Saturday, January 31, 2009

Two Days of Demo'ing at Nortel Open House

Two days of demo'ing torches and talking about glass, torches, beads, tools and the joy of working with glass to any poor unsuspecting soul who wanders in off the street, enticed by the "free chili" sign.

I need a bit of time to organize my thoughts and impressions, but on Friday, I spent quite a bit of time using the Nortel Mid-range torch, and today, I was working on the Red Max - so I can now offer more informed opinions on these two torches. (I want a Mid-Range. The Red Max - really more for boro - that's the short version.)

That's Amy in the first photo - on a Nortel Minor - working on a frog bead.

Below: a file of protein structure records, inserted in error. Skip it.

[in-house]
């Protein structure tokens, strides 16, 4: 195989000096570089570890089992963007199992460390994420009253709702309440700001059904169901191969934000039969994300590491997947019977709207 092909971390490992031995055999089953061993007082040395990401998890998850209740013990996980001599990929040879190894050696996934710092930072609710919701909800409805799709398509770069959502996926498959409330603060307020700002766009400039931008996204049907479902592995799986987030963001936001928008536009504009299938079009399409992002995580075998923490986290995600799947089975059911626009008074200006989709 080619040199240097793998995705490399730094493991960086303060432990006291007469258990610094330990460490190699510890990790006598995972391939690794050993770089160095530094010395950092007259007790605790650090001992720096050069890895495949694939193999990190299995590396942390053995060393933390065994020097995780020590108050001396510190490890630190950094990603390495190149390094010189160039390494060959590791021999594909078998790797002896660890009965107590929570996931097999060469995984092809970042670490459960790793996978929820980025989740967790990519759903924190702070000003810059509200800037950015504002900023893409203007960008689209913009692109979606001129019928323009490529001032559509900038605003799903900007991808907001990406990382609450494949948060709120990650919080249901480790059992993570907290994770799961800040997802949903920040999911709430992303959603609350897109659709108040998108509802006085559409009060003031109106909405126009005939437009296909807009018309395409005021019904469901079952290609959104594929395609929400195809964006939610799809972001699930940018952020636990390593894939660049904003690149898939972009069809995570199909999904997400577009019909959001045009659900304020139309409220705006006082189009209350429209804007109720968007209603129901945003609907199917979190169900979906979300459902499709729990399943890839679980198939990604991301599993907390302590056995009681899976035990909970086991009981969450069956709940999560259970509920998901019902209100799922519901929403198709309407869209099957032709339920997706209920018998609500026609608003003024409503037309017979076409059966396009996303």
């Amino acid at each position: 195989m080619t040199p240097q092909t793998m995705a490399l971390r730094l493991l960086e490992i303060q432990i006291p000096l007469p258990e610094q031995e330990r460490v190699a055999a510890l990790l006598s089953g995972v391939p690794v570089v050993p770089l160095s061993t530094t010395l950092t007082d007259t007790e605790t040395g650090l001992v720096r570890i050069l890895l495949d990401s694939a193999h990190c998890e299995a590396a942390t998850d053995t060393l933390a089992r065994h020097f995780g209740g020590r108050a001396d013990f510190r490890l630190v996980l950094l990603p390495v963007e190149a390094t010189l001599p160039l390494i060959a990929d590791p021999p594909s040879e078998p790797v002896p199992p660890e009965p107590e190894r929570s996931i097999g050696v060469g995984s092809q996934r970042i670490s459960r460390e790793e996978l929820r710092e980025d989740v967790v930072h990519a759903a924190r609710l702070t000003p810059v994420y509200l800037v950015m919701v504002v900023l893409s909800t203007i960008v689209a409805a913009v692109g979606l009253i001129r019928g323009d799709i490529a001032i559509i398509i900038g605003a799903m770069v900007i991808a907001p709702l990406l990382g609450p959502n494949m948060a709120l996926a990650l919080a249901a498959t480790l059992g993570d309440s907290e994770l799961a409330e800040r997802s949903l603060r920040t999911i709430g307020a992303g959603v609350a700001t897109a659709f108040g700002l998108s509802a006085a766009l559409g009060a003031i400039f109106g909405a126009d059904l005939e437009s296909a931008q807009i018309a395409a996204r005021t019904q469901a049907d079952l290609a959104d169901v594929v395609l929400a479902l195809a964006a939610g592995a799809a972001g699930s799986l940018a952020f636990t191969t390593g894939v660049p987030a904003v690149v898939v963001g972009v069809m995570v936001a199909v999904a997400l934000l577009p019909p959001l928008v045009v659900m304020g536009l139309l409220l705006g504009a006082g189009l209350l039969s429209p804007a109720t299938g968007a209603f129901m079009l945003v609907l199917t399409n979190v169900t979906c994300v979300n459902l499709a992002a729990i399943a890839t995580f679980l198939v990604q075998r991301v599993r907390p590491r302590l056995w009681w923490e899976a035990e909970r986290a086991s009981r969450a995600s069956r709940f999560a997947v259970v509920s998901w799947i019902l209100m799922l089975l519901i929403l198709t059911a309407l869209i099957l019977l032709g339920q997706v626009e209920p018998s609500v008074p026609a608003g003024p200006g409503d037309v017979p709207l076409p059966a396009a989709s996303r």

The second pic is Susan - look ma - both hands - one leg! She's using the top fire Mega, on a mid-range. That's the chaos of a real-life working machine shop in the background. That's where your torches are born!

And the third is me - my hands anyway - making a horse head and working on the Red Max. Big flame, baby!

Oh, and here's a very nicely lined bead - courtesy of Peter's new bead lining machine - which is just about ready for release. More on that later. But I can say - this machine has some significant usability improvements!

Friday, January 30, 2009

Vetro 255: Pink Flower Pastel

Vetro 255 - Pink Flower Pastel. Well - this is a nice, agreeable little pink. Not a super bright pink, just a nice soft, pastel, background kind of pink. Slightly, very slightly streaky.

Looks kind of dull in the rod, in places. Some rods are a little brighter than others. But you can see it's quite pleasing as an accent colour or base colour.